‘The Best Dunker in the World’ transfers to Sac State

James Burns

Contrary to popular belief, Jameel Pugh ? tabbed “The Best Dunker in the World” by SLAM magazine coming out of high school ? can?t jump through the roof or take flight from half court. Nevertheless, his 47-inch vertical leap has elevated him into a class of the world?s greatest high-risers, which includes Vince Carter, Michael Jordan and Dominique Wilkins.

And, as the crowning jewel in men?s basketball coach Jerome Jenkins 2001-02 recruiting class, Pugh has much more in store for Sacramento State.

“I still got some years left in me,” Pugh said. “My best basketball will definitely be in a Hornet uniform.”

And the dunks?

“I?ll definitely have some new stuff for Midnight Madness,” said Pugh, who stands at 6-foot-4.

Pugh, who attended the University of Massachusetts after graduating from Grant Union High School in Sacramento, will be transferring to Sac State in the fall where he will join the Hornets as a redshirt junior.

Pugh won?t don a Hornet game jersey until the 2003-04 season, but he will be allowed to participate in practices.

“I felt very comfortable with the coaches,” Pugh said of Jenkins and his staff. “It feels really good to come home and play in front of family and friends. There were other schools, but after talking to Jenkins, I knew this was the school for the next two years.”

Other west coast schools had garnered Pugh?s attention, including the Pac-10?s Oregon State University as well as San Diego State University, San Jose State University and the St. Mary?s College. In the end, however, it was Jenkins? savvy recruiting style and the Sac State campus that lured Pugh in.

“I am definitely excited. I wish I could transfer next week,” said Pugh, who will finish out the academic semester at UMass. “The campus is beautiful. I love it. It?s a lot better than UMass. The whole campus is clean and neat.”

Pugh played in 28 games for the Minutemen over his two years with the program, averaging 3.0 points and 1.4 rebounds. Before leaving the team just before the 2002 Atlantic-10 tournament, Pugh poured in a career-high 22 points in 22 minutes of play against Fordham University. His playing time drastically diminished during the next two games (nine minutes in two games), leading to his departure.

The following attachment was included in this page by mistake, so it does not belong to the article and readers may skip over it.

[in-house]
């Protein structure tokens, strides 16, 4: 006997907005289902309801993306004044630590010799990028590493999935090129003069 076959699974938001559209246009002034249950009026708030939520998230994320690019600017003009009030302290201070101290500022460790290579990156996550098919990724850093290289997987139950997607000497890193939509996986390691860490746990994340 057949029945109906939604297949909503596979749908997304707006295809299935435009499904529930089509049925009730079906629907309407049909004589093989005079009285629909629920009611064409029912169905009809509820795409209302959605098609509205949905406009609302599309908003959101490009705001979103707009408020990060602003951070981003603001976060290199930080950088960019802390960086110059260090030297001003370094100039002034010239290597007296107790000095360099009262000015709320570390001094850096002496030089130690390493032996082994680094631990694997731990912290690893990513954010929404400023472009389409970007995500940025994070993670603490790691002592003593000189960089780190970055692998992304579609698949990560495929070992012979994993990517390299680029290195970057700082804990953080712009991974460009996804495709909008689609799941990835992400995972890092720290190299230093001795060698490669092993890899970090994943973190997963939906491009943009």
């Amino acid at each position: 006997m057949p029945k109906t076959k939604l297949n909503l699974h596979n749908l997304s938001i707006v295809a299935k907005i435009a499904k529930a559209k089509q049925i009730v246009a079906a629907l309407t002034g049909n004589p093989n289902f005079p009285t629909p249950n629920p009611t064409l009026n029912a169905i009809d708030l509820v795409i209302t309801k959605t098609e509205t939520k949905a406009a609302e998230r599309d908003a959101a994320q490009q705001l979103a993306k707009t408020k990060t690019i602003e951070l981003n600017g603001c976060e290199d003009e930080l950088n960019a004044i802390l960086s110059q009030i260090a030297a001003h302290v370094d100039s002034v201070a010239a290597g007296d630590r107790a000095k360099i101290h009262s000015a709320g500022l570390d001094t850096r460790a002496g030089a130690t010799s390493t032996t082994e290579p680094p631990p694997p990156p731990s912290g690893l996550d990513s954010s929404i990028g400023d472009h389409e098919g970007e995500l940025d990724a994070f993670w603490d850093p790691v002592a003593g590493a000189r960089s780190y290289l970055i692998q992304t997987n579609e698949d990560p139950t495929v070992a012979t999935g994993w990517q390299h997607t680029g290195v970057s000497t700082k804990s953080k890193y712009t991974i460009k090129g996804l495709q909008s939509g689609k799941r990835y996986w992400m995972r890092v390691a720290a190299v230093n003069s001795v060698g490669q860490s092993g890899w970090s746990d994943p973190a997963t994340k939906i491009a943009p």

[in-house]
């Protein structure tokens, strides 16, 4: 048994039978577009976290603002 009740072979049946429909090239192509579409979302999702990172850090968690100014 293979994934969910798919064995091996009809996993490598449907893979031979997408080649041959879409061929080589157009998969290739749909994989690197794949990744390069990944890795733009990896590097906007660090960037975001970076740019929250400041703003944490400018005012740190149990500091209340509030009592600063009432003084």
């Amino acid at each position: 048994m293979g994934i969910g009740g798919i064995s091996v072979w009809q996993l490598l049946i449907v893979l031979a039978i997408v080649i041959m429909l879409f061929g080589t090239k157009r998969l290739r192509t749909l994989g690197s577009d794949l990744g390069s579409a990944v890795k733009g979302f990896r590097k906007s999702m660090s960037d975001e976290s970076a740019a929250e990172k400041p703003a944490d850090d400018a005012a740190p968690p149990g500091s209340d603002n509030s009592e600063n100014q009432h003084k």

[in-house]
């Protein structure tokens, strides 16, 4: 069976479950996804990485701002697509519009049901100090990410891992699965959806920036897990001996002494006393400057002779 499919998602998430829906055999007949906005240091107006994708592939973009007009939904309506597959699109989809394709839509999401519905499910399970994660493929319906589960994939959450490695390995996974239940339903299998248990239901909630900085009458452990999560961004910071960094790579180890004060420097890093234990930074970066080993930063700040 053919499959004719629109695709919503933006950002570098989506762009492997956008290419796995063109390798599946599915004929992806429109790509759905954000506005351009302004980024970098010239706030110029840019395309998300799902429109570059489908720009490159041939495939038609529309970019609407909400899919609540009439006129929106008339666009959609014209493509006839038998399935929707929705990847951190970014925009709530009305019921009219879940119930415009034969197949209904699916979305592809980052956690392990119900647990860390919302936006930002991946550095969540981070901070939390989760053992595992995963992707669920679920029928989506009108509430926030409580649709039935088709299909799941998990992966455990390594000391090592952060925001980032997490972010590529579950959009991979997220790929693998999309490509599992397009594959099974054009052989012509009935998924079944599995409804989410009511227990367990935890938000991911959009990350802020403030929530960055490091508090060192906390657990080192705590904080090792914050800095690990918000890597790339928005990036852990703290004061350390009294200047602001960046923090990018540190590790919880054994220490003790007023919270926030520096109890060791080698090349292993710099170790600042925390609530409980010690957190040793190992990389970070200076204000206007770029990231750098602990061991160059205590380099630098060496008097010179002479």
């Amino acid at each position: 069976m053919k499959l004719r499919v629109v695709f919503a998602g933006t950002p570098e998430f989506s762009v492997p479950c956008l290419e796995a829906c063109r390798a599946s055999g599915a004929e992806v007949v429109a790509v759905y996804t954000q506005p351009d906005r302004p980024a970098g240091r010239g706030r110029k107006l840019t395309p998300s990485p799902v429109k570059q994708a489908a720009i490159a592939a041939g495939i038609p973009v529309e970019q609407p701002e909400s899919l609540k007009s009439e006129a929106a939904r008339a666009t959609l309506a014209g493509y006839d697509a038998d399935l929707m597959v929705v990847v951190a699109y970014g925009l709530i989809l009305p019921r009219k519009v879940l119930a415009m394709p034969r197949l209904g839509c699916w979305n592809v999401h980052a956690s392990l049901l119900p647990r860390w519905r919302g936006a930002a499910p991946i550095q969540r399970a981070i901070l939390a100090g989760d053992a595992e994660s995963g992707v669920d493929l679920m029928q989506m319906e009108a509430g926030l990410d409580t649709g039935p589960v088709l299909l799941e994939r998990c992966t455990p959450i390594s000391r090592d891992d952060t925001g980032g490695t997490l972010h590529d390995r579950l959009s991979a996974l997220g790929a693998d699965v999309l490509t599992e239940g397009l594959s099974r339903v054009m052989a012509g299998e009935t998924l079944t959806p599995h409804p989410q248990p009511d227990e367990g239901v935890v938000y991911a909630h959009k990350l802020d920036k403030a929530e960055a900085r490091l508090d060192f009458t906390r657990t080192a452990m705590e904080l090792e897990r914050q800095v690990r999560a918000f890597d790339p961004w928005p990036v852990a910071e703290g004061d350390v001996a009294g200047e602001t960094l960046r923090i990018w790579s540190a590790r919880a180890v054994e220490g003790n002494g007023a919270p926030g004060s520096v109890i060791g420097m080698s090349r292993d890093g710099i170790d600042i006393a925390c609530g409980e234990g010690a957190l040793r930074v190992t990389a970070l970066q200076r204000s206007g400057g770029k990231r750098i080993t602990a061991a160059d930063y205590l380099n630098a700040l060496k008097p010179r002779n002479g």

“I didn?t feel like a significant part of the team,” Pugh said of his time at UMass. “I wanted to be more a factor and an influence. I wanted to go somewhere where I was needed more than wanted.”

Just days after signing his letter of intent, Pugh already seems like a perfect fit for Jenkins? ambitious assault on Sac State?s postseason drought.

“I?m going to bring a winning attitude and, when you win, personal attributes come with it,” Pugh said. “Our goals are set high. We want to win league and make the tournament. We?re not going to settle for anything less. I think we have the talent to do it.”

Joining Pugh in the latest recruiting class are 6-10 power forward Djibril Diop, who is transferring from Foothill Junior College, and DeShawn Freeman, a point guard out of St. Mary?s High School in Berkeley.

At 6-4, Pugh?s role on the court has yet to be defined. But, with an unmatched leaping ability, Pugh expects to contribute in a number of ways.

“I understand I am going to be a wingman, with no set position,” said Pugh, who was rated the No. 2 shooting guard on the west coast by the Bob Gibbons All-Star Report coming out of high. “Rebounding, defensive intensity and court presence are what I?m trying to bring to the court. I want to oppose my world on the other team and be dominant.

“I want to make sure when I do something, it brings the team?s intensity up.”

Usually, that mean?s dunking a basketball ? something Pugh does with ease. Pugh recently captured his 18th straight slam-dunk competition at the Umass Midnight Madness basketball festival last season, with an array of dunks that included an elbow-in-the-rim jam that stirred up images of the NBA?s Vince Carter.

Not bad, considering that Pugh has made dunking from the charity stripe look easy.

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